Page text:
BY JAMES R. SMITH
If a person has access to the Internet or has a friend or family member that is willing to help, I have included Web Sites for the purpose of researching Scholarships , in order to help those seeking additional funding in order to take college courses or to further their college education.
Seeking Grants and Scholarships takes patience and time so do not despair if one or more places deny your request or application. Keep at it and remember, ‘Hard Work Pays Off.’ Additionally, many grants and scholarships have filing deadlines so one must be diligent in researching and meeting any and all deadlines requested by the school, organization or foundation.
This writer, based on personal experience, suggests the following to anyone interested in achieving a college education on their own:
First, contact the address listed in Footnote 2 for the mentioned Guide, and FAFSA to gain a better understanding about federal student aid.
Second, contact the school(s) that you may be interested in. Ask the Admissions Office for their school catalog and inquire if their school offers college correspondence courses, as most courses require Internet access. Also ask the school(s) about any financial aid or scholarships they may offer. Finally, ask the School about their ‘School Code’ for the purpose of filing a FAFSA. Briefly explain that you will be seeking the Federal Supplemental Opportunity Educational Grant.
Thirdly, once you find a school (s) that you want to enroll in, fill out the FAFSA form and submit it to the address on the application to start the process. In about 7 to 14 days, you will/should receive a Federal Student Aid Personal Identification Number and a Student Aid Report (SAR). The SAR is a document that lists all the information you provided on your FAFSA. Please check the SAR to be sure that the information is correct. This is important, as the SAR will be sent electronically to all the schools listed on the FAFSA. Schools will then use the information on the SAR to calculate the size of your financial aid package.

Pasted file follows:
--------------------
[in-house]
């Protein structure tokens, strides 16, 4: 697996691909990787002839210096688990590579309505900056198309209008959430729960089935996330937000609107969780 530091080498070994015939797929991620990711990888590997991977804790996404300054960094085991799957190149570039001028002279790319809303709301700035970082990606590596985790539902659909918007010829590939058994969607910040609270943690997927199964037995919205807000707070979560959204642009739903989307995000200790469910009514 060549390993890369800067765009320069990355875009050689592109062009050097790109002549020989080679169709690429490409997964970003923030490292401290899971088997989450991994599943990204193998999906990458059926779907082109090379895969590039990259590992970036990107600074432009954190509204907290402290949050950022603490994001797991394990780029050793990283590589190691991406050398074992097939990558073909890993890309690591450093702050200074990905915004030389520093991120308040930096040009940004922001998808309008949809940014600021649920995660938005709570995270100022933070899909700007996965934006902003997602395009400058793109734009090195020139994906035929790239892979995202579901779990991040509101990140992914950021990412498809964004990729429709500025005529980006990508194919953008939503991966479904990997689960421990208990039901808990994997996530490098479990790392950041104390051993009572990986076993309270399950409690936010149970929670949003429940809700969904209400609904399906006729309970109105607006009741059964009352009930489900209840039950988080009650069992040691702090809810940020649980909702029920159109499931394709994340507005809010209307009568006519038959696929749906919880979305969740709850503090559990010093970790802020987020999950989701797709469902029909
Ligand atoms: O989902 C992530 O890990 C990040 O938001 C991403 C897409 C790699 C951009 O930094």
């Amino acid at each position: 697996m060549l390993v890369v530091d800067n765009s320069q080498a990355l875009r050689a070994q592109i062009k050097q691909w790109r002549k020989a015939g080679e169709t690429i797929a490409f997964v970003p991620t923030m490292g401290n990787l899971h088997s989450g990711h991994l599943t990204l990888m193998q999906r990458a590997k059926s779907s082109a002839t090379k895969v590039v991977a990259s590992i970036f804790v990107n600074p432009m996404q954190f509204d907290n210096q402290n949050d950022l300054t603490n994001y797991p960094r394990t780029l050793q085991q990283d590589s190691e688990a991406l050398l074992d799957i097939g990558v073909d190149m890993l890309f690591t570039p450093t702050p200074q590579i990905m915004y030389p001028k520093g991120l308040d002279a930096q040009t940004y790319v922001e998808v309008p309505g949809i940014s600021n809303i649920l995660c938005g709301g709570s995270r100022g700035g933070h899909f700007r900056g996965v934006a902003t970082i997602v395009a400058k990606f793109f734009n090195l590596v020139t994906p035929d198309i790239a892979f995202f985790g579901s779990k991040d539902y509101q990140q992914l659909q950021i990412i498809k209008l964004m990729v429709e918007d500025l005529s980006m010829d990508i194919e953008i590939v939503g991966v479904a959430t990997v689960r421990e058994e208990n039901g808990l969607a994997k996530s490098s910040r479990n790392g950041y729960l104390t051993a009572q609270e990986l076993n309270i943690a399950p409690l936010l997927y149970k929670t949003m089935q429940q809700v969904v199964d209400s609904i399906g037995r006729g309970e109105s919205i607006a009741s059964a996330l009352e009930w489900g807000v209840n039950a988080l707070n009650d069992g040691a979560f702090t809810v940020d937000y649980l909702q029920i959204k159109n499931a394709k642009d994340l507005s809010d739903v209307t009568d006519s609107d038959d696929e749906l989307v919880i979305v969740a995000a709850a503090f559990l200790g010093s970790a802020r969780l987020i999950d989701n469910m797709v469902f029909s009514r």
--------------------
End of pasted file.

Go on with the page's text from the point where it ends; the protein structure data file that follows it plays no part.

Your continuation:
Remember, the FAFSA has filing deadlines. Not only do you have to meet this deadline, but also the school’s deadlines.
The school(s) that accepts you will send you an Award Letter outlining the types of Financial Awards you are entitled to. This Letter must be signed and returned to the respective school(s) to actually accept the award.
Lastly, after all the research and hard work, enjoy the fruits of your labor by earning your college education.
This writer is and has been researching and preparing a legislative bill that would try to reinstate the Federal Pell Grants to prisoners. Additional information about this will be reported as it becomes available.
1. Violent Crime Control and Law Enforcement Act of 1994, Section
204lll(a)(<n, which states: “that no person incarcerated in a state or federal
correctional facility could receive a Pell Grant,” amended to read: “No basic
grant shall be awarded under this subpart to any individual in any Federal
or State penal institution.” See also. Title I^-Student Assistance, Higher
Education Act of 196% sec 40l(b)(8) (20 U.S.C. I070a(b)(8)).
2. “Funding Education Beyond High School: The Guide to Federal Student
3. WEB SITES: Federal Student Aid (ww.federalstudentaid.ed.gov): Broke Scholar (www.brokescholar.com) ; College Board (www.cellegeboard.com: College Net (www.collegenet.com): Sallie Mac Scholarship Services (www.salllemae.com); United Negro College Fund (www.uncf.org) ; U.S. Dept, of Veterans Affairs (www.gibill).va.gov (for veterans only) ; Jackie Robinson Foundation
(www.jackierobinson.org) ; Scholarships for Hispanics
Author: Mr. Smith is a strong Advocate for the Rights and Equality of All Individuals, whether they are incarcerated or not. He is serving a sentence in excess of 100 years and has dedicated his time to ensuring that individuals are provided with an equal opportunity to obtain an education and in protecting the civil and human rights of all individuals.